By Peter Coates
Occasionally unintentionally and occasionally on goal, people have transported crops and animals to new habitats worldwide. Arriving in ever-increasing numbers to American soil, contemporary invaders have competed with, preyed on, hybridized with, and carried illnesses to local species, reworking our ecosystems and growing nervousness between environmentalists and most of the people. yet is American anxiousness over this quandary of ecological identification a contemporary phenomenon? Charting transferring attitudes to alien species because the 1850s, Peter Coates brings to mild the wealthy cultural and ancient elements of this tale via situating the heritage of immigrant natural world in the wider context of human immigration. via an illuminating sequence of specific invasions, together with the English sparrow and the eucalyptus tree, what he unearths is that we've got regularly perceived vegetation and animals relating to ourselves and the polities to which we belong. atmosphere the saga of human relatives with the surroundings within the wide context of clinical, social, and cultural historical past, this thought-provoking e-book demonstrates how profoundly notions of nationality and debates over race and immigration have formed American understandings of the flora and fauna.
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Extra info for American Perceptions of Immigrant and Invasive Species: Strangers on the Land
66 Human undesirables were not just compared to pathogens. They were often blamed for maladies. “They no longer come, like the hordes of old, on horseback, fantastically dressed in skins, brandishing spears,” remarked Cornelia James Cannon in 1923. 68 And, as we shall see, this host of negatively naturalizing images was complemented by a welter of anthropomorphic metaphors that unfavorably humanized undesirable faunal and floral immigrants. Metaphors that naturalize people and humanize animals and plants are equally pervasive today.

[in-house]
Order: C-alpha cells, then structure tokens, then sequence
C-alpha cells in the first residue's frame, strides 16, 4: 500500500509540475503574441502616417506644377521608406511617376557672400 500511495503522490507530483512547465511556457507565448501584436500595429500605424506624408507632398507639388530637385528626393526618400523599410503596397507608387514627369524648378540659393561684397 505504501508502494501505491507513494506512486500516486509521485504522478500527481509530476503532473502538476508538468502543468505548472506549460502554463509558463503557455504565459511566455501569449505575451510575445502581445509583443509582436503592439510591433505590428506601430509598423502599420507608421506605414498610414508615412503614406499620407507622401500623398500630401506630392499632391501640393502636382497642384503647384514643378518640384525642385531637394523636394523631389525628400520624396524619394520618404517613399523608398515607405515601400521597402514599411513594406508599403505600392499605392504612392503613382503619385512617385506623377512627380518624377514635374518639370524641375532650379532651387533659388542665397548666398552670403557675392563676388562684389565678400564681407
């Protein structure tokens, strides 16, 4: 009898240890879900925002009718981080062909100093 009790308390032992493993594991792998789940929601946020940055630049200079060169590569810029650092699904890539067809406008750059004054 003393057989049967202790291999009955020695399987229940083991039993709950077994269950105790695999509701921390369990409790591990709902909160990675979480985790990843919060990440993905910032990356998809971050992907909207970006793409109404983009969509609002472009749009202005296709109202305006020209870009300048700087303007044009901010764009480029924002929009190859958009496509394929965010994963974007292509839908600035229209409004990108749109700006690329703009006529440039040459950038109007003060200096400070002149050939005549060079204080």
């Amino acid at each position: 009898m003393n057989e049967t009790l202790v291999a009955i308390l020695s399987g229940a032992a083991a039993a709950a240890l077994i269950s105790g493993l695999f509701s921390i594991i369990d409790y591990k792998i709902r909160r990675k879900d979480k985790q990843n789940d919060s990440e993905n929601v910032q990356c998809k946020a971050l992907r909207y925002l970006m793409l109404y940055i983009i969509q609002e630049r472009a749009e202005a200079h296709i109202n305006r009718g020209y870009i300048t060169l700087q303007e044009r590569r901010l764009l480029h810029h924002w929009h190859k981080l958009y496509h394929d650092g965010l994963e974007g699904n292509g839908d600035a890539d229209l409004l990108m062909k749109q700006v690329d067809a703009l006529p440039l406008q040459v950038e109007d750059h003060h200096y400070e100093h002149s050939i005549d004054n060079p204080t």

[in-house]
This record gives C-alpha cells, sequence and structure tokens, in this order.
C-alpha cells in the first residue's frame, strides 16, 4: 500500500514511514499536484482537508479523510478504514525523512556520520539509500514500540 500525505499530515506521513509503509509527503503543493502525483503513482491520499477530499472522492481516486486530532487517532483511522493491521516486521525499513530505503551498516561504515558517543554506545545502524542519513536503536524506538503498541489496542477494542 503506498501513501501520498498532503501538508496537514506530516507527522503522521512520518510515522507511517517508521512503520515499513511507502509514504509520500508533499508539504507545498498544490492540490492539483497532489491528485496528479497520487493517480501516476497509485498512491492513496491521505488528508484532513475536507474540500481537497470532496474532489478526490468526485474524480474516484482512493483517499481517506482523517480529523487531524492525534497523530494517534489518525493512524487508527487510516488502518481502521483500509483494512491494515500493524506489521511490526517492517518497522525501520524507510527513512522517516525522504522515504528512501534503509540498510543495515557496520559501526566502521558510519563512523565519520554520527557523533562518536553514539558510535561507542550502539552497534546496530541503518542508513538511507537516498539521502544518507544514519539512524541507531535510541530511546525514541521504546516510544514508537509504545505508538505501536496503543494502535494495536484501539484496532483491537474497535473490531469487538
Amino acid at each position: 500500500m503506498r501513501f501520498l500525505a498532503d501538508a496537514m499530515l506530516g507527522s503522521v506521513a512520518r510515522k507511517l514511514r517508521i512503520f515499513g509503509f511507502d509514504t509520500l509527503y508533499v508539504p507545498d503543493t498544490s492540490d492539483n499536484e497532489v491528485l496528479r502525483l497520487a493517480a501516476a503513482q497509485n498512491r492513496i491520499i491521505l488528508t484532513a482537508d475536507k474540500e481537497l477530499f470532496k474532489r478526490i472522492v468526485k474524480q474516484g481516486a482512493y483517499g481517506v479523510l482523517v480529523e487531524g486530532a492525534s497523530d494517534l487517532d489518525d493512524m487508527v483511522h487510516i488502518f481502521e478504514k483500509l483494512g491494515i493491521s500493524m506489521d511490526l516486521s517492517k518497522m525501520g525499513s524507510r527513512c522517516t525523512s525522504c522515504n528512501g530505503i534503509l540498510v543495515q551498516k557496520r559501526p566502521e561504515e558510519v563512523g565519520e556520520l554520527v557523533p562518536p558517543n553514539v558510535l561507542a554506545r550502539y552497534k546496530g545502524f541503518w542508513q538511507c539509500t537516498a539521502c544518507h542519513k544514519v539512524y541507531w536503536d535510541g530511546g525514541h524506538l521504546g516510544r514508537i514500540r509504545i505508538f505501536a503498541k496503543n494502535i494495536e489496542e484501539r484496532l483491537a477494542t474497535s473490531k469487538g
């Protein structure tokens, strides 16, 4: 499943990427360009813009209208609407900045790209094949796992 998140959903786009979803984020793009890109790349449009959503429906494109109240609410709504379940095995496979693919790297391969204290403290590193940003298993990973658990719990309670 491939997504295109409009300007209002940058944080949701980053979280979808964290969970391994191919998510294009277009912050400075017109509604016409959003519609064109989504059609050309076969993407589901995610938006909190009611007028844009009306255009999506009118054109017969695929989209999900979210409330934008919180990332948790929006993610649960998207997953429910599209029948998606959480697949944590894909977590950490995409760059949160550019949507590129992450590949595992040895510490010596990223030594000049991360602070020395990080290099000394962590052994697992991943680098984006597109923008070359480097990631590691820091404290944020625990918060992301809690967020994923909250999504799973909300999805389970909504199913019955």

59 Metaphors are commonly used to naturalize humans and humanize nonhuman nature. ” The “current platitudes” tied to particular animals emphasize certain traits that can be readily suggested through the connection. “The wolfmetaphor,” he explains, “organizes our view of man” by transferring the received qualities of the “subsidiary” subject (the wolf) to the “principal” subject (man). Within Western thought, the wolf analogy has almost invariably been applied to people for defamatory purposes. But whether Wgurative uses of language carry pejorative, positive, or essentially neutral meanings usually depends on context and user.
In a new preface to the second edition, Higham touches on the themes of immigrant promise and immigrant menace by emphasizing the perennial tension in American society and culture between the desire for openness and flexibility and the demand for stability and security. ”74 Since the 1840s, anxious and frustrated Americans have identiWed a host of threats, internal and external, to the well-being of their values and the nation itself, among them popery (1840s); Jews, alcohol, exposed female ankles, salacious movies (1910s and 1920s); the Soviet Union’s “evil empire,” “environmental extremists” (1980s); and, most recently, the “axis of evil” (Iraq, Iran, and North Korea).
American Perceptions of Immigrant and Invasive Species: Strangers on the Land by Peter Coates